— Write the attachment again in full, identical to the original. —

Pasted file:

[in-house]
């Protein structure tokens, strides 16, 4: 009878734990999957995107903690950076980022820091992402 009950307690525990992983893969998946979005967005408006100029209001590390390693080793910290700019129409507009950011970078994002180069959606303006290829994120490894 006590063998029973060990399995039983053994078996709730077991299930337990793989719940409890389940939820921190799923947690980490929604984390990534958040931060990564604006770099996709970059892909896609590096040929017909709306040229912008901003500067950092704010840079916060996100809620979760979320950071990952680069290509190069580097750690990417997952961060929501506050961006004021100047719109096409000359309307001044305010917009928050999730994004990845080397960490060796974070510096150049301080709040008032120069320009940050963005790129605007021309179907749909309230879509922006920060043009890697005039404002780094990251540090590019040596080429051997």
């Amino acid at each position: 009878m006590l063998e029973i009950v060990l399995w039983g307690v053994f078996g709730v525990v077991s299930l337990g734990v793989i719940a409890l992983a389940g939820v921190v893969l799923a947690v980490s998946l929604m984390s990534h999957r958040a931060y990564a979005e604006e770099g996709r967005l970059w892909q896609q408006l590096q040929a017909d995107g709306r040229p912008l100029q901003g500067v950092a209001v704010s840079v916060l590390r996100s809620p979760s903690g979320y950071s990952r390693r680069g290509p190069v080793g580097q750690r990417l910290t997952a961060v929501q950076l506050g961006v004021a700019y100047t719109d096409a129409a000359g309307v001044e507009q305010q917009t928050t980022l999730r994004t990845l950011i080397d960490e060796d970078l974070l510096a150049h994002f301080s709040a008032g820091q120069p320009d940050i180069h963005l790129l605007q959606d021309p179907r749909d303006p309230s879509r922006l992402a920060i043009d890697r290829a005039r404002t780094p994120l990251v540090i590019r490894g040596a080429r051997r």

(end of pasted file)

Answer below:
[in-house]
């Protein structure tokens, strides 16, 4: 009878734990999957995107903690950076980022820091992402 009950307690525990992983893969998946979005967005408006100029209001590390390693080793910290700019129409507009950011970078994002180069959606303006290829994120490894 006590063998029973060990399995039983053994078996709730077991299930337990793989719940409890389940939820921190799923947690980490929604984390990534958040931060990564604006770099996709970059892909896609590096040929017909709306040229912008901003500067950092704010840079916060996100809620979760979320950071990952680069290509190069580097750690990417997952961060929501506050961006004021100047719109096409000359309307001044305010917009928050999730994004990845080397960490060796974070510096150049301080709040008032120069320009940050963005790129605007021309179907749909309230879509922006920060043009890697005039404002780094990251540090590019040596080429051997």
């Amino acid at each position: 009878m006590l063998e029973i009950v060990l399995w039983g307690v053994f078996g709730v525990v077991s299930l337990g734990v793989i719940a409890l992983a389940g939820v921190v893969l799923a947690v980490s998946l929604m984390s990534h999957r958040a931060y990564a979005e604006e770099g996709r967005l970059w892909q896609q408006l590096q040929a017909d995107g709306r040229p912008l100029q901003g500067v950092a209001v704010s840079v916060l590390r996100s809620p979760s903690g979320y950071s990952r390693r680069g290509p190069v080793g580097q750690r990417l910290t997952a961060v929501q950076l506050g961006v004021a700019y100047t719109d096409a129409a000359g309307v001044e507009q305010q917009t928050t980022l999730r994004t990845l950011i080397d960490e060796d970078l974070l510096a150049h994002f301080s709040a008032g820091q120069p320009d940050i180069h963005l790129l605007q959606d021309p179907r749909d303006p309230s879509r922006l992402a920060i043009d890697r290829a005039r404002t780094p994120l990251v540090i590019r490894g040596a080429r051997r």